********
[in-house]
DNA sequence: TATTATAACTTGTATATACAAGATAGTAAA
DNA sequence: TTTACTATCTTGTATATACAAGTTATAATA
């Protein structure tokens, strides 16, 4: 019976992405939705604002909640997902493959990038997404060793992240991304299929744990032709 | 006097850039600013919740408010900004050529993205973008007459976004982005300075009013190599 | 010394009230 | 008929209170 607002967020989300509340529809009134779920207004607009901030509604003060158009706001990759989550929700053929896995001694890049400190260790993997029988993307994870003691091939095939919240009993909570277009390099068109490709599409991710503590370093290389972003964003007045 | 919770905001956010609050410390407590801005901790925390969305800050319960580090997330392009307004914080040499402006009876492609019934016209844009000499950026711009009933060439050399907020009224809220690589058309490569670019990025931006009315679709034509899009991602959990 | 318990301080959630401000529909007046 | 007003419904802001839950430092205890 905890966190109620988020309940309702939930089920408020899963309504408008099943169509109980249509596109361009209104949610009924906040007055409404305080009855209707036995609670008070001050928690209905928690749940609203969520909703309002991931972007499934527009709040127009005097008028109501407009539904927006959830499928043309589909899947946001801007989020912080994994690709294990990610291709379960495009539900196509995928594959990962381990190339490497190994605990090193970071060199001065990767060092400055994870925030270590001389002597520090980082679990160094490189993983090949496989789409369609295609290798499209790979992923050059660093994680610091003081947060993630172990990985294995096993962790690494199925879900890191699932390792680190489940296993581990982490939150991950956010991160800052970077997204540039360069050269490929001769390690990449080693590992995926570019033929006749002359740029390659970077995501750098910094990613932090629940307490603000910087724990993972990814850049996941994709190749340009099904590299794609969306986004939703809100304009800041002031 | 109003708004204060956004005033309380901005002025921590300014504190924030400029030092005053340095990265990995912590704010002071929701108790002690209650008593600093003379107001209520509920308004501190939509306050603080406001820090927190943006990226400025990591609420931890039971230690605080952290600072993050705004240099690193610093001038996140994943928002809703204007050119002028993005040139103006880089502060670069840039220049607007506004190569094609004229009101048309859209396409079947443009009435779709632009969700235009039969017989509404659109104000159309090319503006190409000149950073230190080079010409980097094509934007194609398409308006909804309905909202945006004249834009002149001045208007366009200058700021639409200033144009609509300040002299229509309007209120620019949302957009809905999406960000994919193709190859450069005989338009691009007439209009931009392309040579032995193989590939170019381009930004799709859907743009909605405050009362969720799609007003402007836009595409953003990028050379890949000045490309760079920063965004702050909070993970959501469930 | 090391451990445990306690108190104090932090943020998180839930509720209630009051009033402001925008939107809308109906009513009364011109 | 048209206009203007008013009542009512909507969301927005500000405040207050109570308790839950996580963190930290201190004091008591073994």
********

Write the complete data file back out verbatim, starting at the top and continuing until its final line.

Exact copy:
[in-house]
DNA sequence: TATTATAACTTGTATATACAAGATAGTAAA
DNA sequence: TTTACTATCTTGTATATACAAGTTATAATA
């Protein structure tokens, strides 16, 4: 019976992405939705604002909640997902493959990038997404060793992240991304299929744990032709 | 006097850039600013919740408010900004050529993205973008007459976004982005300075009013190599 | 010394009230 | 008929209170 607002967020989300509340529809009134779920207004607009901030509604003060158009706001990759989550929700053929896995001694890049400190260790993997029988993307994870003691091939095939919240009993909570277009390099068109490709599409991710503590370093290389972003964003007045 | 919770905001956010609050410390407590801005901790925390969305800050319960580090997330392009307004914080040499402006009876492609019934016209844009000499950026711009009933060439050399907020009224809220690589058309490569670019990025931006009315679709034509899009991602959990 | 318990301080959630401000529909007046 | 007003419904802001839950430092205890 905890966190109620988020309940309702939930089920408020899963309504408008099943169509109980249509596109361009209104949610009924906040007055409404305080009855209707036995609670008070001050928690209905928690749940609203969520909703309002991931972007499934527009709040127009005097008028109501407009539904927006959830499928043309589909899947946001801007989020912080994994690709294990990610291709379960495009539900196509995928594959990962381990190339490497190994605990090193970071060199001065990767060092400055994870925030270590001389002597520090980082679990160094490189993983090949496989789409369609295609290798499209790979992923050059660093994680610091003081947060993630172990990985294995096993962790690494199925879900890191699932390792680190489940296993581990982490939150991950956010991160800052970077997204540039360069050269490929001769390690990449080693590992995926570019033929006749002359740029390659970077995501750098910094990613932090629940307490603000910087724990993972990814850049996941994709190749340009099904590299794609969306986004939703809100304009800041002031 | 109003708004204060956004005033309380901005002025921590300014504190924030400029030092005053340095990265990995912590704010002071929701108790002690209650008593600093003379107001209520509920308004501190939509306050603080406001820090927190943006990226400025990591609420931890039971230690605080952290600072993050705004240099690193610093001038996140994943928002809703204007050119002028993005040139103006880089502060670069840039220049607007506004190569094609004229009101048309859209396409079947443009009435779709632009969700235009039969017989509404659109104000159309090319503006190409000149950073230190080079010409980097094509934007194609398409308006909804309905909202945006004249834009002149001045208007366009200058700021639409200033144009609509300040002299229509309007209120620019949302957009809905999406960000994919193709190859450069005989338009691009007439209009931009392309040579032995193989590939170019381009930004799709859907743009909605405050009362969720799609007003402007836009595409953003990028050379890949000045490309760079920063965004702050909070993970959501469930 | 090391451990445990306690108190104090932090943020998180839930509720209630009051009033402001925008939107809308109906009513009364011109 | 048209206009203007008013009542009512909507969301927005500000405040207050109570308790839950996580963190930290201190004091008591073994």